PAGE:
AND THEY SMELL BETTER, TOO
Found a study from AirPlus International that says women business types fly less than businessmen, book earlier - and spend less. Which is a good thing if you're the employer but bad if you're the hotel or restaurant or airline.
According to the study, women paid $2,692 for an average flight in business class and $411 for an economy flight, while men paid $2,817 for the average business class flight and $495 for economy.
The study also said the average woman booked a flight 19.2 days prior to departure, compared to 15.4 days for men.
I have no idea what this means but I suspect it does nothing to help me win arguments with my wife about how organized men can be when we really try.
On a slightly different note, AirPlus International's Christian Gall said average hotel spending in the UK dropped from $414 last October to $311 in March.
The Mexico Tourism Board today said it's pleased that Canada has removed the travel warning for Canadians, a move that came after the Centers for Disease Control and Prevention had lifted its travel warning against all nonessential travel to Mexico.
"Mexico's government and tourism authorities are very satisfied with the decision taken by the CDC," officials said today.
Gee, ya think?
Anyway, it's been an awfully rough time for Mexico's tourism industry, and they say they'll pull out all stops and are promising "the best service in the world" to anyone who visits.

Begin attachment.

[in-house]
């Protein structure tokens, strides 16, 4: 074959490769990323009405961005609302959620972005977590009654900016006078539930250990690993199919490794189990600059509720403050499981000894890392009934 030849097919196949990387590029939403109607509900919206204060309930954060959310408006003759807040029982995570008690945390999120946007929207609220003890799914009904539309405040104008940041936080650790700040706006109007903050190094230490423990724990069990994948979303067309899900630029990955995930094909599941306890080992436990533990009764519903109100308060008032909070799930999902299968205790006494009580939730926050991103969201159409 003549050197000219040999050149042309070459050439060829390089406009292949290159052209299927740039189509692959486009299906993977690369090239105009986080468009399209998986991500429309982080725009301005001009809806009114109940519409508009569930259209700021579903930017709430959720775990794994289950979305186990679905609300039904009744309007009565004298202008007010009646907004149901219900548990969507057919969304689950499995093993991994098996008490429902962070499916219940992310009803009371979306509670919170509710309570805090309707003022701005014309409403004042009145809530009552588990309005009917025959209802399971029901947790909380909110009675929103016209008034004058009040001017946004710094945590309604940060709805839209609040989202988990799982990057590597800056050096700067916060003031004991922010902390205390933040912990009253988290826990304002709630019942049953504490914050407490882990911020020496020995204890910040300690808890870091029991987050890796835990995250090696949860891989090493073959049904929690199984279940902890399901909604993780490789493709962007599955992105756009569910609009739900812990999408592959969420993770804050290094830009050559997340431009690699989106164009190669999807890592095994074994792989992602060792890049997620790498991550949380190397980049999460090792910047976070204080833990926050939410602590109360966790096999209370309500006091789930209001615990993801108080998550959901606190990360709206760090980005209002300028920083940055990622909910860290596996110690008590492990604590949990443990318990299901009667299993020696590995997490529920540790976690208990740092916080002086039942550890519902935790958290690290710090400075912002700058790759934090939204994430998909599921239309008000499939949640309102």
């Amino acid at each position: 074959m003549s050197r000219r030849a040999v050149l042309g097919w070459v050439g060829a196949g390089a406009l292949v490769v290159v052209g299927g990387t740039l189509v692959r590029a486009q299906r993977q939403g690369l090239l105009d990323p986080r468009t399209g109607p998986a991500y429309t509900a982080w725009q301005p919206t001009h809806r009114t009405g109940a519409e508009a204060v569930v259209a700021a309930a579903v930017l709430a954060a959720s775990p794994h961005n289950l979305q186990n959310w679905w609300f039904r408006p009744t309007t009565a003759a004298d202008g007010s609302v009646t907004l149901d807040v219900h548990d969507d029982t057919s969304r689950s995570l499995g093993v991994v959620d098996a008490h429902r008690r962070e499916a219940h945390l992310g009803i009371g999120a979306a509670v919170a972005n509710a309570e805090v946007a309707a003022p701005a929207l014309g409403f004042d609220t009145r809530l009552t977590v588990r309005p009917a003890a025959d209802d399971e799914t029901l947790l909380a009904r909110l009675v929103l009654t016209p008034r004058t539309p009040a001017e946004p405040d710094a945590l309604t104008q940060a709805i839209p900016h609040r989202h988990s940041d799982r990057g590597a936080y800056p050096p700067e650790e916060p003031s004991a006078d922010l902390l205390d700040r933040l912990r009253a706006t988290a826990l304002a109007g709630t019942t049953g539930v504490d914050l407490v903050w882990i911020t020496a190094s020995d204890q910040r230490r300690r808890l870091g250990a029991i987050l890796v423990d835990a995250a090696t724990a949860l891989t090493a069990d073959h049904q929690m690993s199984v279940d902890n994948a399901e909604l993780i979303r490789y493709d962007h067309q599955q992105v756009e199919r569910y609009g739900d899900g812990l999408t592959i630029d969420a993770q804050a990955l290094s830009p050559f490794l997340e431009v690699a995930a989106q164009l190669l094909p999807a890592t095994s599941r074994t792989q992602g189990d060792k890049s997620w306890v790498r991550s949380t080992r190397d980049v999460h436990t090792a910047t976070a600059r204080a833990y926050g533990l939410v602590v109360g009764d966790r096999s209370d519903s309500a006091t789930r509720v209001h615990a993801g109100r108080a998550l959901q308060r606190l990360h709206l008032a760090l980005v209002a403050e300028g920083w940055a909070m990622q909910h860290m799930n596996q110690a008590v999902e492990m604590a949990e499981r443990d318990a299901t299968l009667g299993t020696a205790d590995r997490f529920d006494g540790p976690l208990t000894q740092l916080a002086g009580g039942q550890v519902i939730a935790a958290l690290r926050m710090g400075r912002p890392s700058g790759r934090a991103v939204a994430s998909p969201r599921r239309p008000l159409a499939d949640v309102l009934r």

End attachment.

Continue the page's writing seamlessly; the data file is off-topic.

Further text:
SUNNY SKIES ... OR JUST LESS HASSLE?
A group called the American Customer Satisfaction Index says Americans are happier with the airline industry. But the overall scores are still nothing to write home about.
USA Today reports that "the airline business scored 64 out of 100 in the first quarter of this year, a 3.2% increase over the same period a year ago."
But airlines still get lousy marks compared to some other industries. Full-service restaurants, for example, notched an overall satisfaction rating of 84. And the 64 points for airlines in the first part of this year is well behind the 72 score the industry achieved in 1994.
"It certainly looks like most of these increases, if not all, are due to lower passenger load," says Claes Fornell, professor of business at the University of Michigan and index founder. The lower number of passengers "means more seat availability, shorter lines, more on-time arrival, fewer lost bags, and all that probably adds up to a slightly higher level of satisfaction."
The ACSI also found that Internet Travel companies have a 75 per cent satisfaction rating; a good deal higher than airlines, and that motion pictures got a 74 mark.
As for individual airlines (drum roll, please), they found that Southwest came out with the best ranking for a whopping 16th years in a row, scoring 81 (apparently on the basis of on-time flights and luggage handling). Continental was at 68, with Delta at 64, American at 60, US Airways at 59, Northwest at 57 and United down at 56.
If there's anything like this in Canada, I'm not aware of it. But I'd love to see the numbers.
HONG KONG HANGING IN
Hong Kong tourism folks say they received more tourists in the first three months of this year than last.
Tourist visits went from 7.275 million in the first quarter of 2008 to 7.403 million in the first quarter of this year. Numbers were down about 18 per cent from the Americas, but mainland Chinese visitors jumped by 12.6 per cent to about 4.675 million; more than making up for the loss.